Martin Shkreli Is Being Sent To ‘The Worst Prison He’ll Ever Be In’ After Hillary Clinton Troll

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Nobody likes watching Martin Shkreli self-destruct more than Martin Shkreli. The dude values trolling more than his own liberties. It’s almost honorable.

The 34-year-old demonstrated this once again in the wake of a highly publicized court case in which he was convicted of securities fraud. As he awaits sentencing on January 16, proper protocol would be just to lay low to ensure a cushy sentence, as Martin has no prior criminal record.

But that’s not Martin. Nope. A federal judge revoked Shkreli’s bail after the former pharmaceutical executive posted a Facebook status update that offered $5,000 to anyone who could grab a strand of Hillary Clinton’s hair.

This stunt landed Martin in Brooklyn’s Metropolitan Detention Center, where infamous mob boss John Gotti served time before he died, a defense lawyer said.

“He’s in the worst prison that he’ll ever be in, considering the charges he was convicted of,” the source told the New York Post. “He really put himself in a bind.”

“He’s going to be in total shock,” said Attorney-in-Charge Deirdre von Dornum.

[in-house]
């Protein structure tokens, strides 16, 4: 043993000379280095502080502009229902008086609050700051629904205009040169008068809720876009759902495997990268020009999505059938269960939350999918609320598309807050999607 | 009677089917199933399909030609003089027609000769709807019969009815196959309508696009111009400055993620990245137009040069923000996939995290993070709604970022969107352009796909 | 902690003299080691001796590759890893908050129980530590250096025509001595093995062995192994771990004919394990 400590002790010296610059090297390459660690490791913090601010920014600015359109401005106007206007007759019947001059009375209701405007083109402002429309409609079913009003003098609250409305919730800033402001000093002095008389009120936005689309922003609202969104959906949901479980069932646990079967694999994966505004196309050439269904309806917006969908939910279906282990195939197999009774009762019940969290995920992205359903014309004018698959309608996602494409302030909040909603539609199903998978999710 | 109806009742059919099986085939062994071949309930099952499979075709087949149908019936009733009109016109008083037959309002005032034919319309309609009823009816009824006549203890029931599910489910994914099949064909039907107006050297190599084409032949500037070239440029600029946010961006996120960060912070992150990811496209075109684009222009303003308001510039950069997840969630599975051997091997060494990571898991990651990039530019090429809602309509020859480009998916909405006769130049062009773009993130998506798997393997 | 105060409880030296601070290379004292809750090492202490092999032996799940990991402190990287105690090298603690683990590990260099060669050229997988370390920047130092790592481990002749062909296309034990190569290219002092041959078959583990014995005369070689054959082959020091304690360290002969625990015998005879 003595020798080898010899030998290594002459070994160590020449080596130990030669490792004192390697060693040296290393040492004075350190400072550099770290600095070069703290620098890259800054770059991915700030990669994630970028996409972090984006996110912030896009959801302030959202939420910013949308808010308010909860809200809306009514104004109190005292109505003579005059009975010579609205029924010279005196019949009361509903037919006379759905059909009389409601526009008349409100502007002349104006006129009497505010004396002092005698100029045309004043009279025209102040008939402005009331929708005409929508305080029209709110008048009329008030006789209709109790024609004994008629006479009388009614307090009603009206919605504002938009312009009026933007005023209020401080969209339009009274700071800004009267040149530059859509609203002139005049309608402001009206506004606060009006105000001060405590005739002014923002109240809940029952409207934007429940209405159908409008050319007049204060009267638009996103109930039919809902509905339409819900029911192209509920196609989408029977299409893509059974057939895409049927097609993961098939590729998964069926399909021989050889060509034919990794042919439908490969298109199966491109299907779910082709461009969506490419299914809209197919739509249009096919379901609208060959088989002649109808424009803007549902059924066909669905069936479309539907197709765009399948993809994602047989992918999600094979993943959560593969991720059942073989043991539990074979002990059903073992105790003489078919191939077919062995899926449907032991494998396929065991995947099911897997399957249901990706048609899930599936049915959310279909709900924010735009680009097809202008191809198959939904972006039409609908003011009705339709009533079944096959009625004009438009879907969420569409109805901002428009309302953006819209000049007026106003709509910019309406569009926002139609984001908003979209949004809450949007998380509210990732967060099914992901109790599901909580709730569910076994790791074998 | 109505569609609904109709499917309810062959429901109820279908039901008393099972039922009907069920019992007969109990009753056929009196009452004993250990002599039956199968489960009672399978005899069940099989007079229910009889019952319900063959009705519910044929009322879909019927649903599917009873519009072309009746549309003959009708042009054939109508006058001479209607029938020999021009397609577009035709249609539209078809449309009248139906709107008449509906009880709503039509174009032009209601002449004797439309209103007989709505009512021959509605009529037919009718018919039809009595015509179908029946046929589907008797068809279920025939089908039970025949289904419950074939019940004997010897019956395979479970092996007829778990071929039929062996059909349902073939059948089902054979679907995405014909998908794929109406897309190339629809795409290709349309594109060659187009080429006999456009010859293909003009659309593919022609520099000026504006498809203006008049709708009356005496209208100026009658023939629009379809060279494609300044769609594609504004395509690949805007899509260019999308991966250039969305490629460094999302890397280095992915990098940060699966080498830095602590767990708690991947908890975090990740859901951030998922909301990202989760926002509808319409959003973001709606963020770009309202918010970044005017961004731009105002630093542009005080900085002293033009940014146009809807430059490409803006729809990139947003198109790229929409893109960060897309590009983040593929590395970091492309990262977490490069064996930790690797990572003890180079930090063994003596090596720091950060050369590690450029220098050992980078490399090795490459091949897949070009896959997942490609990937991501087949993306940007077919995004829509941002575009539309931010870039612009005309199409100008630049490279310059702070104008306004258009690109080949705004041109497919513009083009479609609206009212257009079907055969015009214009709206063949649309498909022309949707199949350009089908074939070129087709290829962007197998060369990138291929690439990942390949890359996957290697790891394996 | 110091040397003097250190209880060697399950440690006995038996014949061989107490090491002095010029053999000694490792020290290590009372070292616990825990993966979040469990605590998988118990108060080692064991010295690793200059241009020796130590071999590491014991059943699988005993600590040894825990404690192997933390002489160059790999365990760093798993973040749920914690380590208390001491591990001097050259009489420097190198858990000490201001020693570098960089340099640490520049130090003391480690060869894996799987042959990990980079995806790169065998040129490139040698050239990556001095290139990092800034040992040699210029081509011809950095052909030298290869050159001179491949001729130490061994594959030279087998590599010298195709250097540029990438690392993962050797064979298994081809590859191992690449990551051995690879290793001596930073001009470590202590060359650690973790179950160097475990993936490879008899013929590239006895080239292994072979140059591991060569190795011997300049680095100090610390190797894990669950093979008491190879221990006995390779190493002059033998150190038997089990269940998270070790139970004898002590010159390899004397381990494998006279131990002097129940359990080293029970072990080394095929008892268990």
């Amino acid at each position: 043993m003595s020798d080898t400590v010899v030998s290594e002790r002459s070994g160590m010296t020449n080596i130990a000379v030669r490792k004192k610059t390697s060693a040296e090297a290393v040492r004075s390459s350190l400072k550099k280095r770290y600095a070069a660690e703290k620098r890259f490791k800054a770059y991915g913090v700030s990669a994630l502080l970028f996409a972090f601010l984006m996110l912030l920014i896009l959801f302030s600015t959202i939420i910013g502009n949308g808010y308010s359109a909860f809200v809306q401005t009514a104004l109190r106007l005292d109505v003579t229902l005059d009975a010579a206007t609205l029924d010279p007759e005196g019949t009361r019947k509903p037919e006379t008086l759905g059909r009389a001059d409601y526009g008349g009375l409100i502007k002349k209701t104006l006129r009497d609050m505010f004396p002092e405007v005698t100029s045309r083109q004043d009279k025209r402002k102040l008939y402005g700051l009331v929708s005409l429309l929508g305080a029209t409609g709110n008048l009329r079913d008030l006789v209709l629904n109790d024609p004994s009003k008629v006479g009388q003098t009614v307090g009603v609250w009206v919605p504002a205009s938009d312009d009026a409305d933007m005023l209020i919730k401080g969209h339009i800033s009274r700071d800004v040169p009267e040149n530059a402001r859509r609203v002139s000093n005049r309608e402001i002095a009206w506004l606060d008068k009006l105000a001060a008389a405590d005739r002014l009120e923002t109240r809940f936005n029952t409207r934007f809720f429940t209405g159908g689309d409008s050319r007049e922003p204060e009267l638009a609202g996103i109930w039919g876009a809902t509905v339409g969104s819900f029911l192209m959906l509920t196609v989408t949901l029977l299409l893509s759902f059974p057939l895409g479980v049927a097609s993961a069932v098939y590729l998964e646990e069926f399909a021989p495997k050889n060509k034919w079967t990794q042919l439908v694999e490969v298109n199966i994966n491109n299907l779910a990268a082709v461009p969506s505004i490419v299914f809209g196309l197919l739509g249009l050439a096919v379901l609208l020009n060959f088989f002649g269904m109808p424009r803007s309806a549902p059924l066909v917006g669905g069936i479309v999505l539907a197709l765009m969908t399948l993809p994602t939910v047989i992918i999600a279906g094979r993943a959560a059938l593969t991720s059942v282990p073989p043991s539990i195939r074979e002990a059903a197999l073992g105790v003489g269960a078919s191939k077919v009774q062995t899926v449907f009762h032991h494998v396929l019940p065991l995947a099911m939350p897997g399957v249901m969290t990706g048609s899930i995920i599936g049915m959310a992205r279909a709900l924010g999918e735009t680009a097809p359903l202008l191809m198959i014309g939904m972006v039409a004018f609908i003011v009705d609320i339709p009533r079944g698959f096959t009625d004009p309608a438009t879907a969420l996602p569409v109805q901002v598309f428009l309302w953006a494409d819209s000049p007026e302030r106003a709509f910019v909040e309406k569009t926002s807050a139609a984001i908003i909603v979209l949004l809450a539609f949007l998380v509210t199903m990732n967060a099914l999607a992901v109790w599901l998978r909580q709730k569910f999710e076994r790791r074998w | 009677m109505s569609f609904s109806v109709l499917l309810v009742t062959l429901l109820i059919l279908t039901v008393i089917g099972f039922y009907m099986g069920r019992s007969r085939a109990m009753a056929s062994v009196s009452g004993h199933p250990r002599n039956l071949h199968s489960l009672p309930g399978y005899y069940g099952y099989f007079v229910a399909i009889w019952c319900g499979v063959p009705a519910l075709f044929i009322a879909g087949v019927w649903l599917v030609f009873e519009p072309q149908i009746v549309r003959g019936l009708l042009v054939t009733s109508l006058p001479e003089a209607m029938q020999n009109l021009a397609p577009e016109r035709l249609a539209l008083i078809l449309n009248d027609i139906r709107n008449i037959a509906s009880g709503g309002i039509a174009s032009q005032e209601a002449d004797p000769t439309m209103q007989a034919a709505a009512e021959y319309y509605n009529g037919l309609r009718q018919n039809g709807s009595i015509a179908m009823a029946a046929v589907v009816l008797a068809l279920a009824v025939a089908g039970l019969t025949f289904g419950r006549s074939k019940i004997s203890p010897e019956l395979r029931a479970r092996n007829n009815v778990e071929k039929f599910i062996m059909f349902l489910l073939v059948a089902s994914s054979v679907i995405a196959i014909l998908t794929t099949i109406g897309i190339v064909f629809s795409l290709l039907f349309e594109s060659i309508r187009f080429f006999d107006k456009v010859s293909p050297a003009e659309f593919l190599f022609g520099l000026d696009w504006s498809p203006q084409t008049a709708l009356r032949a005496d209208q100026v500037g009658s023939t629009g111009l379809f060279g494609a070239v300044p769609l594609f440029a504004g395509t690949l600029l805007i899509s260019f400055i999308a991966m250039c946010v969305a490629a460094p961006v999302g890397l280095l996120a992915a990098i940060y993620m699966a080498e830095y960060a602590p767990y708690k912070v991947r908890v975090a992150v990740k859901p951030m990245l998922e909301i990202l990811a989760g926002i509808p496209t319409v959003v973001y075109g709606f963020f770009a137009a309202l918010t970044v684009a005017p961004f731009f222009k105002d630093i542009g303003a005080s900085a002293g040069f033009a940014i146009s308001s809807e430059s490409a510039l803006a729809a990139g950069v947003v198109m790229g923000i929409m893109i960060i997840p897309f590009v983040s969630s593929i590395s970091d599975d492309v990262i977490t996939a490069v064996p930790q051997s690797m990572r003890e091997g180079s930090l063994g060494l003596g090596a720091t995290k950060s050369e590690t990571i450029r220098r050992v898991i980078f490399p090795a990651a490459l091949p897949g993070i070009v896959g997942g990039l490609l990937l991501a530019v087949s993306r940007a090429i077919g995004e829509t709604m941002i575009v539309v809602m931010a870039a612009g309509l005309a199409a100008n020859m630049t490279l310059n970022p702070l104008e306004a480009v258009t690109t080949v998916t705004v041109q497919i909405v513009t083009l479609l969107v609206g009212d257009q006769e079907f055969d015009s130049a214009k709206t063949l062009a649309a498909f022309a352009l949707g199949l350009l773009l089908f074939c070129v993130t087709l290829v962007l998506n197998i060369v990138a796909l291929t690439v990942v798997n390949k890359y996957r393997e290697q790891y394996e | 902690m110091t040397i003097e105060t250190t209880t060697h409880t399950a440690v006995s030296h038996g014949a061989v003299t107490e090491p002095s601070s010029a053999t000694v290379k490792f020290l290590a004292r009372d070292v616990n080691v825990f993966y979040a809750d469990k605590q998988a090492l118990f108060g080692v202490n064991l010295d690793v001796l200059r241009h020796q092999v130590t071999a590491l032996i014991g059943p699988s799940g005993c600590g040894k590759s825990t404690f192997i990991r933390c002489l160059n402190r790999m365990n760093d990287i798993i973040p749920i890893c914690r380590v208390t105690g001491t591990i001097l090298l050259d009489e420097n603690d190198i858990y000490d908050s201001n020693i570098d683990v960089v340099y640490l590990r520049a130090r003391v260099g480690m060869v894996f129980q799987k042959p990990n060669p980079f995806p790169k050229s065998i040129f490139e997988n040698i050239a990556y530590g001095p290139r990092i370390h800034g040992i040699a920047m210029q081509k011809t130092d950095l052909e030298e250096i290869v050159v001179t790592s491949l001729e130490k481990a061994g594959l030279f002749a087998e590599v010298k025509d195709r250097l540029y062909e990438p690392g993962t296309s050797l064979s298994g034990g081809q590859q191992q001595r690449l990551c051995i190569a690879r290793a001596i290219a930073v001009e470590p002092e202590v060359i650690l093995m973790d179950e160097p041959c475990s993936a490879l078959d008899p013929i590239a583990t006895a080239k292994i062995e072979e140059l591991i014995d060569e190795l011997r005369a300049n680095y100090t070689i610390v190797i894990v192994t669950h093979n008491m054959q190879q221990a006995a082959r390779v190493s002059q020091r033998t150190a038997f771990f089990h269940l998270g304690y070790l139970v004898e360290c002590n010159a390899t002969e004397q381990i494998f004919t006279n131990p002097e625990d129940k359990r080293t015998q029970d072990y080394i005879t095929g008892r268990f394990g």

“It’s freezing cold right now. The inmates are wearing hats and are wrapped in towels to keep themselves warm, because [officials] keep the air conditioning up for some reason.”

“In the winter, it often gets very hot,” she added.

The New York Post reports that in 2008, fellow Ponzi schemer Raffaella Follieri complained that he got sick inside the MDC after being served rotten food and forced to use “unspeakably unsanitary” bathrooms with “excrement in the showers” and rats “roaming freely in the area.”

The conditions are so bad that inmates are currently filing a class-action lawsuit against the MDC that claims they were subjected to “conscience-shocking, oppressive, egregious, capricious and dangerous conditions” at the prison.

A woman who was visiting her brother at the prison warned that if Shkreli brings that cocky shit into the prison, he’s going to pay a price.

“It all depends on how you present yourself here. If you gonna be arrogant, you’re going to be treated a certain way,” she warned.

Conclusion: Do less, Martin. Do so much less.


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Matt’s love of writing was born during a sixth grade assembly when it was announced that his essay titled “Why Drugs Are Bad” had taken first prize in D.A.R.E.’s grade-wide contest. The anti-drug people gave him a $50 savings bond for his brave contribution to crime-fighting, and upon the bond’s maturity 10 years later, he used it to buy his very first bag of marijuana.